NFL owners unanimously approved that New Orleans would host Super Bowl LIX (59) on Feb. 9, 2025! pic.twitter.com/wchMpbgfJB
— New Orleans Saints (@Saints) October 14, 2020
The NFL’s expansion of the regular season to 17 full weeks of football has already had a couple of ripple effects, even if teams won’t begin playing that longer schedule until 2021 at the soonest.
One of the new changes has already hit the New Orleans Saints, who were slated to help host Super Bowl LVIII in 2024. With another week of the regular season tacked onto the calendar, that would have put Super Bowl Sunday in the middle of Mardi Gras (conflicting with Bacchus Sunday’s festivities, to be precise).
That’s too heavy of a logistical nightmare to reckon with, so the NFL’s ownership unanimously agreed to postpone New Orleans’ next championship (as hosts, of course) to 2025, when Super Bowl LVIV will be played. Maybe we’ll luck out and the Saints will be playing anyway.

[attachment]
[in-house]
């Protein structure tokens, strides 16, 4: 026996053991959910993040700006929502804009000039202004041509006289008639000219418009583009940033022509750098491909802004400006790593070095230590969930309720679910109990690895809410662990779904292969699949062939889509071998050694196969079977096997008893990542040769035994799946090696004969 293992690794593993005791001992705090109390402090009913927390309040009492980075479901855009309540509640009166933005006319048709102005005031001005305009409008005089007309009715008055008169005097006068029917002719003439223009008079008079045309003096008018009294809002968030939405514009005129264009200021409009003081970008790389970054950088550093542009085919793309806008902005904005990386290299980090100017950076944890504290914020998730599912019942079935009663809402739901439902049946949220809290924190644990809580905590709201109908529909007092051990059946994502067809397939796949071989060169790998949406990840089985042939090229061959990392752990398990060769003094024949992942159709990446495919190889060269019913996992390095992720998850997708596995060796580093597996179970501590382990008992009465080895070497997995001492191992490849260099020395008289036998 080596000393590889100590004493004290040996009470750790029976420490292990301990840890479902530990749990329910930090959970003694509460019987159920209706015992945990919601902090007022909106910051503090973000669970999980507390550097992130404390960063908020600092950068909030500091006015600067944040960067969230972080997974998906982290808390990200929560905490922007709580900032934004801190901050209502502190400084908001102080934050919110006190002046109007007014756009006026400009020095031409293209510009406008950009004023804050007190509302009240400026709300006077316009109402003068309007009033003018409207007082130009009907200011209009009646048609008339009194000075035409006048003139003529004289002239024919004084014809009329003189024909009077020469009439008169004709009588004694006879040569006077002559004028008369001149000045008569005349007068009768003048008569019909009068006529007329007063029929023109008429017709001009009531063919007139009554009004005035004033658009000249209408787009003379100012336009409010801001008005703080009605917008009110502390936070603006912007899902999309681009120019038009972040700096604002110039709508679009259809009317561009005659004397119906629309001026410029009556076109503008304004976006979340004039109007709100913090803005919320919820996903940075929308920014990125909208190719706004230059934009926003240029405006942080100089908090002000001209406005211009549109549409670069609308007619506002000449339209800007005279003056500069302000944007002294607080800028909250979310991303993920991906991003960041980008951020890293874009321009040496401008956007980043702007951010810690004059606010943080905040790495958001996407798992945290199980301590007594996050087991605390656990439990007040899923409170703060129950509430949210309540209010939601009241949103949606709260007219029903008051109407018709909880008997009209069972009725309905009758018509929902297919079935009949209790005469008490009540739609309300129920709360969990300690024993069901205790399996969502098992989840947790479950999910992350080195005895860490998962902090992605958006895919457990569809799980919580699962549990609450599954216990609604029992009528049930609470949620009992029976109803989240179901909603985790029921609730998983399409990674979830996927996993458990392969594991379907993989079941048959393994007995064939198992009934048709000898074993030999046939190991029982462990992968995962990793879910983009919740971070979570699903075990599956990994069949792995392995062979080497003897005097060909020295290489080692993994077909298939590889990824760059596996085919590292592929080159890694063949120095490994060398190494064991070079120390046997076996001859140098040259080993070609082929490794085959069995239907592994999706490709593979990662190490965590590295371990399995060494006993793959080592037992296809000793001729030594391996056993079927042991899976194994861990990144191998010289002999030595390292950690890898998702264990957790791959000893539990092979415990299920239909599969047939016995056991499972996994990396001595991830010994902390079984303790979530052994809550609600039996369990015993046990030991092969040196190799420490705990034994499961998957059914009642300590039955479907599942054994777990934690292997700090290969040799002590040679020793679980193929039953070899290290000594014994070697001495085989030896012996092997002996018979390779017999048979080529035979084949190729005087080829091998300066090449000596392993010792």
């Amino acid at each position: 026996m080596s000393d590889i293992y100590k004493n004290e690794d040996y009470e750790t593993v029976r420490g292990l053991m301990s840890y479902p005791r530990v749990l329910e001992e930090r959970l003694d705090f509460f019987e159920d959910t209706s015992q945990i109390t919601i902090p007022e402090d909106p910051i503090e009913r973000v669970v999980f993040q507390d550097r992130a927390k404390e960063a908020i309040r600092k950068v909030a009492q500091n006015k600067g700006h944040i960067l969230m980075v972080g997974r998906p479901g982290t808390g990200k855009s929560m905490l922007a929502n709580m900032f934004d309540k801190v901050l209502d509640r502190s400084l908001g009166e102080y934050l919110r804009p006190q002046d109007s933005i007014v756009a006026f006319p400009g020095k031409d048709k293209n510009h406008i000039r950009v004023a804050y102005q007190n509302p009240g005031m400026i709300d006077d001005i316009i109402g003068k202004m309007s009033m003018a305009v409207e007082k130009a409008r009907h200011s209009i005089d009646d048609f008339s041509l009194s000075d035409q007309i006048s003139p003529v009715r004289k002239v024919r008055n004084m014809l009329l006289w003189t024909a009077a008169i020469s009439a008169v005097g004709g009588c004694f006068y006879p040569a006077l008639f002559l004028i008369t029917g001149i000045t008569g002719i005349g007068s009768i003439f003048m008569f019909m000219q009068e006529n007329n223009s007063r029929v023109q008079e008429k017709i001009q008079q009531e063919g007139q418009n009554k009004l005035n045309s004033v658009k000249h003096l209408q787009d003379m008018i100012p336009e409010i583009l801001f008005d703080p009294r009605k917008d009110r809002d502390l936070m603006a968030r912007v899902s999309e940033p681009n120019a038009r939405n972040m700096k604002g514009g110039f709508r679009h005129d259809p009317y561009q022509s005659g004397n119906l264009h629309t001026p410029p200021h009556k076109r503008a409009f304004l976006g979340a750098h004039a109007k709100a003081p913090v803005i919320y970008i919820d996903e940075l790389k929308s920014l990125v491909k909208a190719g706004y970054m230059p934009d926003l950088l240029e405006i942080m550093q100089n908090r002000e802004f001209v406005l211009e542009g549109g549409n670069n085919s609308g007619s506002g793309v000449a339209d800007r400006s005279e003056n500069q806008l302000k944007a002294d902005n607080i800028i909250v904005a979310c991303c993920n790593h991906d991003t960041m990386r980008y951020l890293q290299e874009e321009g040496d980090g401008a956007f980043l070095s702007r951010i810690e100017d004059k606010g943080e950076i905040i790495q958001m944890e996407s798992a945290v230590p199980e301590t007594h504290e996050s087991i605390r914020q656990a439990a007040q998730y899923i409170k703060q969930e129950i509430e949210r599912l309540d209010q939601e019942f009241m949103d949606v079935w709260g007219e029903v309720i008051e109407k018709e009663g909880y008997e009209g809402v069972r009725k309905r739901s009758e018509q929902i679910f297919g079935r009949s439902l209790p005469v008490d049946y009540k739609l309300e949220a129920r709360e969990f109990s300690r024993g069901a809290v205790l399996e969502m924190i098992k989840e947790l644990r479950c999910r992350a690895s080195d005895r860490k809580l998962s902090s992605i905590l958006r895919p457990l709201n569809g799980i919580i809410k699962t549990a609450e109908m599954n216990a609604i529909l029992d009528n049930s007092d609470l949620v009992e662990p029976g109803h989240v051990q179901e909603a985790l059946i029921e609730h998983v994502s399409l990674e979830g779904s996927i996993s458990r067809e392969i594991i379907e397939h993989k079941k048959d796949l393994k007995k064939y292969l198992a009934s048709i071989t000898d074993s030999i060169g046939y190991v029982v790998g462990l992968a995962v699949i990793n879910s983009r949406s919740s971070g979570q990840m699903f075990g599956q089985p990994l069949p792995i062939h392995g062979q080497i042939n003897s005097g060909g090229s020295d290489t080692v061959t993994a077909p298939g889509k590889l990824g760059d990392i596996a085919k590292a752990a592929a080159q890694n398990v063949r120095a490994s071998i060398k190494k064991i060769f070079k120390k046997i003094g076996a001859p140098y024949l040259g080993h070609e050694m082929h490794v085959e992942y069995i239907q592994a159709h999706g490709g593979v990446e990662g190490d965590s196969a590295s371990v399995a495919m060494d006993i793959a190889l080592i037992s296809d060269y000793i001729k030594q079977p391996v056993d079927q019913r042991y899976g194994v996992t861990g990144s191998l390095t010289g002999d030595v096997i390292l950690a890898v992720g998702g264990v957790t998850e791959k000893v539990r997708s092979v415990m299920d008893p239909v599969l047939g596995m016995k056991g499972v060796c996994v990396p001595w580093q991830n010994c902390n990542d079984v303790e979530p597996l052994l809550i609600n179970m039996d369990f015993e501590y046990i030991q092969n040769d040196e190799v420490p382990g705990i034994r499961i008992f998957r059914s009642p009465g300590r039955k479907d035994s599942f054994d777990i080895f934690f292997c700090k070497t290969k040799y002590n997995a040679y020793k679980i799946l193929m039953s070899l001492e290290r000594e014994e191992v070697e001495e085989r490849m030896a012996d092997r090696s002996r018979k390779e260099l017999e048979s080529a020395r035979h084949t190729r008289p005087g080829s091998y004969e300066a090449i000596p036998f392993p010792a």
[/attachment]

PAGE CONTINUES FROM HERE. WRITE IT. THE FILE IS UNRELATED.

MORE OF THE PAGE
New Orleans has hosted 10 Super Bowls, more than any other city — except for Miami, where 11 title games have kicked off. But this next Super Bowl will be New Orleans’ 11th, tying Miami’s record.
In the past, Super Bowl host cities were decided by a bidding process. Under the new NFL collective bargaining agreement, though, it’s up to the league office to choose qualifiers and then evaluate proposals on how each venue would host the game and everything that surrounds it.
While the NFL has yet to decide who will host Super Bowl LVIII, we do know where the other four championship games will be played. The full list:
- Super Bowl LV: Raymond James Stadium, Tampa, Fla.
- Super Bowl LVI: SoFi Stadium, Los Angeles, Cal.
- Super Bowl LVII: State Farm Stadium, Glendale, Ariz.
- Super Bowl LVIII: TBD
- Super Bowl LVIV: Mercedes-Benz Superdome, New Orleans, La.